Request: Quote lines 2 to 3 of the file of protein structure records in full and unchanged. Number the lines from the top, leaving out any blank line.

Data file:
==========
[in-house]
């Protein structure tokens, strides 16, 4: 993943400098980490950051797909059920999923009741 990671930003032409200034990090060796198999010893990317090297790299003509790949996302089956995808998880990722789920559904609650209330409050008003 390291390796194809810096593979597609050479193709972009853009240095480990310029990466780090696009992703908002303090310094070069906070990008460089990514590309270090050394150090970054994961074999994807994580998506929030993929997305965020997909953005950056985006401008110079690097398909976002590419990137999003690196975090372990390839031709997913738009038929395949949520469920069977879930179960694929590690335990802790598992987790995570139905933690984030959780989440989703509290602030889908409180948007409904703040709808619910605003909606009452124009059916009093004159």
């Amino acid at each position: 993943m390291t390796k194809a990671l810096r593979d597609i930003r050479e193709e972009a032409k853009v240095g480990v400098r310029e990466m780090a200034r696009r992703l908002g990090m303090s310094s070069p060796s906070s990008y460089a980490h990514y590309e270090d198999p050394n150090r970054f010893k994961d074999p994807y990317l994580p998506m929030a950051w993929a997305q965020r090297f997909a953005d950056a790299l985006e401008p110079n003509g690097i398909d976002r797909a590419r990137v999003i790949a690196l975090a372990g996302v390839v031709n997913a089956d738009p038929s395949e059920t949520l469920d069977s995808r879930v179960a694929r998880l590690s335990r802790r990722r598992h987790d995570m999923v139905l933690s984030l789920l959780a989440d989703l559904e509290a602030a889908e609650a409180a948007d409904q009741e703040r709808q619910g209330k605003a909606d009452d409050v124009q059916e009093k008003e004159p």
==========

């Protein structure tokens, strides 16, 4: 993943400098980490950051797909059920999923009741 990671930003032409200034990090060796198999010893990317090297790299003509790949996302089956995808998880990722789920559904609650209330409050008003 390291390796194809810096593979597609050479193709972009853009240095480990310029990466780090696009992703908002303090310094070069906070990008460089990514590309270090050394150090970054994961074999994807994580998506929030993929997305965020997909953005950056985006401008110079690097398909976002590419990137999003690196975090372990390839031709997913738009038929395949949520469920069977879930179960694929590690335990802790598992987790995570139905933690984030959780989440989703509290602030889908409180948007409904703040709808619910605003909606009452124009059916009093004159």
């Amino acid at each position: 993943m390291t390796k194809a990671l810096r593979d597609i930003r050479e193709e972009a032409k853009v240095g480990v400098r310029e990466m780090a200034r696009r992703l908002g990090m303090s310094s070069p060796s906070s990008y460089a980490h990514y590309e270090d198999p050394n150090r970054f010893k994961d074999p994807y990317l994580p998506m929030a950051w993929a997305q965020r090297f997909a953005d950056a790299l985006e401008p110079n003509g690097i398909d976002r797909a590419r990137v999003i790949a690196l975090a372990g996302v390839v031709n997913a089956d738009p038929s395949e059920t949520l469920d069977s995808r879930v179960a694929r998880l590690s335990r802790r990722r598992h987790d995570m999923v139905l933690s984030l789920l959780a989440d989703l559904e509290a602030a889908e609650a409180a948007d409904q009741e703040r709808q619910g209330k605003a909606d009452d409050v124009q059916e009093k008003e004159p």